The Act introduces a number of changes to the Employment Investment Incentive which provides tax relief for investments in qualifying companies. The required investment period is reduced to four years (previously it was seven) and the amount an investor can claim relief for is increased to €500,000. However, the rate of relief available is being reduced from the standard rate of 40% to 20% – 50%. This rate will depend on the status of the company seeking investment, and on whether the investment is made directly or through a qualifying investment fund. These changes apply from 1 January 2024.
Relief for R&D expenditure
The R&D tax credit, available to companies for qualifying spend on research & development activities, has been increased from 25% to 30% from 1 January 2024. This means that for businesses within the scope of Pillar Two, the value of the tax credit is maintained at previous levels.
Revenue compliance changes
The Act introduces a significant change to the taxation of share option schemes. From 1 January 2024, employers are obliged to operate income tax, USC and PRSI on share option gains through the real-time PAYE system and to report on the exercise (and/or grant) of share options. This change is likely to result in a significant burden for affected employers operating existing share option schemes in this year and beyond and we would advise employers to review their obligations.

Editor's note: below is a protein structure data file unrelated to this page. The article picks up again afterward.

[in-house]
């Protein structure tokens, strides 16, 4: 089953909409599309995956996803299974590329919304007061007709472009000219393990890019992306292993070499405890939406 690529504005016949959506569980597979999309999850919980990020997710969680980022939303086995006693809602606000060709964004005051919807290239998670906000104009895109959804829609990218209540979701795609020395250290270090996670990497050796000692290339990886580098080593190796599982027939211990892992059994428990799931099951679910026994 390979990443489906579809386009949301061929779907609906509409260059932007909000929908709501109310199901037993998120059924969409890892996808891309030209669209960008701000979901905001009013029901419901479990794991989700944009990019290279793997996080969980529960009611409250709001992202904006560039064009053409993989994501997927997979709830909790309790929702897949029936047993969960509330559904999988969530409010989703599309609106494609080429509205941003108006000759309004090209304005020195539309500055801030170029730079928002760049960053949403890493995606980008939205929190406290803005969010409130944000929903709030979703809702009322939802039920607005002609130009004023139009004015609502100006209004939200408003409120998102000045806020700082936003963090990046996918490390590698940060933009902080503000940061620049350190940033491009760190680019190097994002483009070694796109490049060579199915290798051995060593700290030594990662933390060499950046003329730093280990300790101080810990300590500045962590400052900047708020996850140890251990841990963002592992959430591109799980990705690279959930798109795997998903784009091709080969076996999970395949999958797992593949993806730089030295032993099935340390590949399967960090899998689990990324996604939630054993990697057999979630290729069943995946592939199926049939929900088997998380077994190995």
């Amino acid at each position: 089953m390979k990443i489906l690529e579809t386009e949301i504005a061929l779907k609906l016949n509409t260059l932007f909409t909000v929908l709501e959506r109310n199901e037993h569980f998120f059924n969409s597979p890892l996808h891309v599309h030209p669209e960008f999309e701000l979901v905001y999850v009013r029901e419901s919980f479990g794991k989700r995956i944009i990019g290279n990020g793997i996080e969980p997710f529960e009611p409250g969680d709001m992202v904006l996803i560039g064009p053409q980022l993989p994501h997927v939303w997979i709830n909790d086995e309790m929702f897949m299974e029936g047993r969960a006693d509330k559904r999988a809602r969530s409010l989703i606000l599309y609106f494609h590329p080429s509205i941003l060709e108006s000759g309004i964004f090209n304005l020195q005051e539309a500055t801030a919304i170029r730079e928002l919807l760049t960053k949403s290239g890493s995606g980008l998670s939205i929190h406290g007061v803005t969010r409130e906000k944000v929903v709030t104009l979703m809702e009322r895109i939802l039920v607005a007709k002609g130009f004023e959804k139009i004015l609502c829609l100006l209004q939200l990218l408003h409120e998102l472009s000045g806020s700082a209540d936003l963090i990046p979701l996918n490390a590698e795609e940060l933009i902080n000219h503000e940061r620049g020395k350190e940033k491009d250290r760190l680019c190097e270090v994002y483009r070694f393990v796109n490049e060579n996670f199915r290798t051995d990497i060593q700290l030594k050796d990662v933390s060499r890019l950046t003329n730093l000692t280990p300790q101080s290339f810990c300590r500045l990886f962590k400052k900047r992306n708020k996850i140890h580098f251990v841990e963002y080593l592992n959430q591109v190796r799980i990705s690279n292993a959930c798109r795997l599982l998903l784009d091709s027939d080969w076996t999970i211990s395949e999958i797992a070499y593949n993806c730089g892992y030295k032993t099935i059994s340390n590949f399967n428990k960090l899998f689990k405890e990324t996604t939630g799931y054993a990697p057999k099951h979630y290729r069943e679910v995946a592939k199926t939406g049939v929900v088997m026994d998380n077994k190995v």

In addition, new rules on the enhanced reporting of employee benefits by employers, which were legislated for in Finance Act 2022, have come into effect from 1 January 2024. This represents an additional unwelcome compliance burden for employers and we would advise employers to familiarise themselves with the new rules.
Separately, another important change introduced by the Act is the possibility of a joint audit by the Revenue Commissioners and a tax authority of another EU Member State. Upon request by the other tax authority, Revenue may authorise a foreign tax official to be a ‘nominated officer’ for the purposes of a joint audit only. There are detailed measures in the Act in this regard, and we would recommend that any business with cross border activities should be aware of these measures.